This post from John Maxwell is a great reminder that nothing great was ever accomplished until someone (or something) started. Enjoy!
Do you want to be a success? As you know, many obstacles can keep even a highly-motivated person from succeeding. But today I want to talk about the ONLY obstacle that will ALWAYS keep us from success: Not starting.
Starting is the Great Separator. It separates…
- The doers from the do-nots,
- The haves from the have-nots,
- The winners from the whiners, and
- The successful from the unsuccessful.
If a desire were enough, then everyone would be a success. But success is like a book, and starting and finishing are the front and back covers. Until you open that front cover, you can’t experience anything from the pages within.
So how do you get started?
1. Start with Yourself.
If you’ve ever flown on an airplane, you’ve heard the pre-flight instructions about the oxygen masks – which drop down from the ceiling in the case of emergency. If you’re traveling with someone who would need help, who do they always tell you to place the mask on first? Yourself! They want to remind you that you can’t help anyone else get oxygen if you aren’t able to breathe.
Starting with yourself is not a selfish goal – as long as you’re not doing it for your benefit alone. By putting on my oxygen mask, I get the oxygen I need in order to help others get oxygen. As a leader, I obtain what I need in order to help others succeed.
2. Start Early.
I can’t overstate how much you gain from starting early. It’s something you can’t really understand or grasp when you’re young. One creature that understands this principle is the ant. Consider what the Bible says in Proverbs:
“Go to the ant, you sluggard;
Consider its ways and be wise!
It has no commander,
No over seer or ruler,
Yet it stores its provisions in summer
And gathers its food at the harvest.”
The activity of any individual ant seems to have little impact. After all, it can only carry one seed or leaf or grain of sand. And it’s not clear what any single grain has to do with the big picture of what is being formed. But regardless of how it looks from the outside, the impact is happening, and something is developing.
Whether you are trying to lose weight, build a business, build a marriage, raise a child, overcome a pattern, resolve a depression, or build a business, it is done the same way: one brick at a time. And the earlier you begin, the more bricks (or grains of sand) you can accumulate.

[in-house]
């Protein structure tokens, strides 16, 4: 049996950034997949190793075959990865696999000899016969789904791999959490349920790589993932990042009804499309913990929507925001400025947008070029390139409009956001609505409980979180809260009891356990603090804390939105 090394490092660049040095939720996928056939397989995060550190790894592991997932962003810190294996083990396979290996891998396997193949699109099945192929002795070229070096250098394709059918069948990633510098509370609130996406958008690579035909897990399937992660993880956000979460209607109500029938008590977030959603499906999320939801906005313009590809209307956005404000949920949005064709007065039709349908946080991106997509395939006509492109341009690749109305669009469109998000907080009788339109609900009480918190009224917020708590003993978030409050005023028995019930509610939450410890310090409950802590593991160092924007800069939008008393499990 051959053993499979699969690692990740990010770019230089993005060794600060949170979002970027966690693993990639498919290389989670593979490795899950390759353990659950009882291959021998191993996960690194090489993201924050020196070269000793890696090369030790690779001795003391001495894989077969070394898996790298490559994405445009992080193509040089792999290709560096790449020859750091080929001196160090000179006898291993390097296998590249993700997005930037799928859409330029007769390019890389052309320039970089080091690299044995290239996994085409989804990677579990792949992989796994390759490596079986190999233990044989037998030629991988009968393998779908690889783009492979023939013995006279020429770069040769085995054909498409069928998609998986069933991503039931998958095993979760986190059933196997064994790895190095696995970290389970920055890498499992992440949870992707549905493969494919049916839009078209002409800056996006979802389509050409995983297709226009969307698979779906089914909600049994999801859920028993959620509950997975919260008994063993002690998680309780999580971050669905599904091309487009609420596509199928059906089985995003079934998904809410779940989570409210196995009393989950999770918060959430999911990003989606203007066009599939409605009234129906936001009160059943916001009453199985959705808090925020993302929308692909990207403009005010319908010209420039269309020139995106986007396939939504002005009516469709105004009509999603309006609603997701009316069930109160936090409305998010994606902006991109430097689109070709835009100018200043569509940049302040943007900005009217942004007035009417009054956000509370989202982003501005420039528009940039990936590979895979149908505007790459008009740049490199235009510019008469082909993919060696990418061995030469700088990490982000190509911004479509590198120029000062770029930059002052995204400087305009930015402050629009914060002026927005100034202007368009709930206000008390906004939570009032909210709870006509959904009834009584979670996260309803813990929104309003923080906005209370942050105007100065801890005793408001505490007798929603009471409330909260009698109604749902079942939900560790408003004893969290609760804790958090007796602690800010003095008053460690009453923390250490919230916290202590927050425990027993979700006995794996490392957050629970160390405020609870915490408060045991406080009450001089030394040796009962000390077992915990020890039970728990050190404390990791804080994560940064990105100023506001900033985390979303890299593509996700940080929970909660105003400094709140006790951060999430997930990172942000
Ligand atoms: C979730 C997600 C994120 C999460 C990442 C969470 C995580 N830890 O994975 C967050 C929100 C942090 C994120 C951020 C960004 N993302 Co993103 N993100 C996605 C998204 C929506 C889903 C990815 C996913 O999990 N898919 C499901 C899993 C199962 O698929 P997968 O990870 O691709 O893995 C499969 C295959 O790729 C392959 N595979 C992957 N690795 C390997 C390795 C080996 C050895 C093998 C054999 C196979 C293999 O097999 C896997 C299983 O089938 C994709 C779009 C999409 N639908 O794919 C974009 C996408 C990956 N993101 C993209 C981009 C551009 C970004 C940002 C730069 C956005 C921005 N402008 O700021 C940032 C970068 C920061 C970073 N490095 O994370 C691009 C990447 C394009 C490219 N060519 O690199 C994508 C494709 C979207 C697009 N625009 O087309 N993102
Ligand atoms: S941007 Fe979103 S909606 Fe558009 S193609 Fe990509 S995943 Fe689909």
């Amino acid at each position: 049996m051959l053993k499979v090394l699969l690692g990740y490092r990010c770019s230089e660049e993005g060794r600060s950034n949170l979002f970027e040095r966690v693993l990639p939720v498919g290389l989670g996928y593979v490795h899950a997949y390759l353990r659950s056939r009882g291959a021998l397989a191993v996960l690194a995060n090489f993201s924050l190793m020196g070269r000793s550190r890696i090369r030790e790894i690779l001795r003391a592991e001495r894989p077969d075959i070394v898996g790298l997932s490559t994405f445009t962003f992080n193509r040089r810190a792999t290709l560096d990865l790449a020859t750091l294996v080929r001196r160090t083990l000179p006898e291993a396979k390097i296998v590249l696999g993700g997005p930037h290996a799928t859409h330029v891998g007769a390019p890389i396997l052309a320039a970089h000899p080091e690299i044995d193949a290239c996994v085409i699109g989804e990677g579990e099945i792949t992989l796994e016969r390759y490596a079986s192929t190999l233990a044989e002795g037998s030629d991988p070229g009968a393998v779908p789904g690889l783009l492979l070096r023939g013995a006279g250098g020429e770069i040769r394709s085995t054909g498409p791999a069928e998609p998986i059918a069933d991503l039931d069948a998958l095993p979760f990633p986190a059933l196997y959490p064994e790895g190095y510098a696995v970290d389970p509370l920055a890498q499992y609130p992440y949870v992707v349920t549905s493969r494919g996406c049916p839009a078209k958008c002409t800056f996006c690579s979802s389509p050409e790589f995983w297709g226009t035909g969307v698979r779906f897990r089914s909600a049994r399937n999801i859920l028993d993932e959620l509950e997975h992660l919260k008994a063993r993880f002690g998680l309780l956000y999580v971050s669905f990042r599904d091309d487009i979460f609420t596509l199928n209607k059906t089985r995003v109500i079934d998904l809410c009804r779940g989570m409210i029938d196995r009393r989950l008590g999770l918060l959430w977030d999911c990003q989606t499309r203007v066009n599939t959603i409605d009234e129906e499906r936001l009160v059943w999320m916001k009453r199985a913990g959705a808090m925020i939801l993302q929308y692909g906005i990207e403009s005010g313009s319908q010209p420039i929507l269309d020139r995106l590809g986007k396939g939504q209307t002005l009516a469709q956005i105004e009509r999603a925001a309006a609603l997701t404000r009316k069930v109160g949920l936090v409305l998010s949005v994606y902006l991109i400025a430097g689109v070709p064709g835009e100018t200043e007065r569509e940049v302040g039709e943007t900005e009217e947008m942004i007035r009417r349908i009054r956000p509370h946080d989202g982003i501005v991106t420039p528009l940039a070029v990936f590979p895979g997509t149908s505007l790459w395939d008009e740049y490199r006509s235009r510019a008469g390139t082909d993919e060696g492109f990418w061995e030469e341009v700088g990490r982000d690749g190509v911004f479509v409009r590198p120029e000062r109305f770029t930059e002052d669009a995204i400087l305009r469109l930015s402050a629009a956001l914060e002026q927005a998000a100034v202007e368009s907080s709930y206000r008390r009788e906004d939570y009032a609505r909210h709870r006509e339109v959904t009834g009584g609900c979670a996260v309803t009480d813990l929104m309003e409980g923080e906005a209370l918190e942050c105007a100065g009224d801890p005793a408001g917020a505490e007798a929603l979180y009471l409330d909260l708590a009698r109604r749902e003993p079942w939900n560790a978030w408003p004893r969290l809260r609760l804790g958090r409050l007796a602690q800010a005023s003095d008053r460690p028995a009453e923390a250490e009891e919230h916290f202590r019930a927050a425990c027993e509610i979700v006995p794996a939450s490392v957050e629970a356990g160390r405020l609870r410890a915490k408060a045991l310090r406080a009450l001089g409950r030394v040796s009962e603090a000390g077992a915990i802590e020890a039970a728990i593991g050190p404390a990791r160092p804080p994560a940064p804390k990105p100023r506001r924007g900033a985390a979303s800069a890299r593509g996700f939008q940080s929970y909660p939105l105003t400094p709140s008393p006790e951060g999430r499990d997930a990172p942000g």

3. Start Small.
Most of us would love to see the entire path from where we are to the top. But life doesn’t work that way. Like a person carrying a lantern, most of us only see the small portion of the path ahead. Our best response is to just take the next step.
Why start small? It encourages you to get started and allows you to prioritize and concentrate. It also provides the necessary step to take the next step.
Like the person carrying the lantern, your path will only be illuminated a short distance ahead. We’ve all walked home in the dark. The lantern we carry may not illuminate the house, but it does show us the path that will take us there.
4. Start with The End in View.
John Wooden, an American basketball coach, was known for his focus on preparation. Every practice kept the goal – the next game – in view. Why? Because, as he said, “It’s too late to prepare when opportunity arrives.”
First, pursue your passion. A passion, a goal that you feel strongly about, gives you energy. Next, let planning give you direction. The beginning of the journey is the place to study the map. You may not always know the entire route, but your planning should always point in the direction of your destination.
5. Start now.
It’s too easy to say, “I’ll start tomorrow.” We promise that tomorrow, we will start a diet, studies, a career, or a relationship. But until we actually begin, a dream remains a dream.
It may be a cliché to say that every journey begins with the first step, yet it is still true. Successful people don’t wait for everything to be perfect to move forward. They don’t wait for all the problems or obstacles to disappear. They don’t wait until their fear subsides. They take initiative. They know a secret that good leaders understand: momentum is their friend. As soon as they take that first step and start moving forward, things become a little easier. If the momentum gets strong enough, many of the problems take care of themselves and talent can take over. But it starts only after you’ve taken those first steps.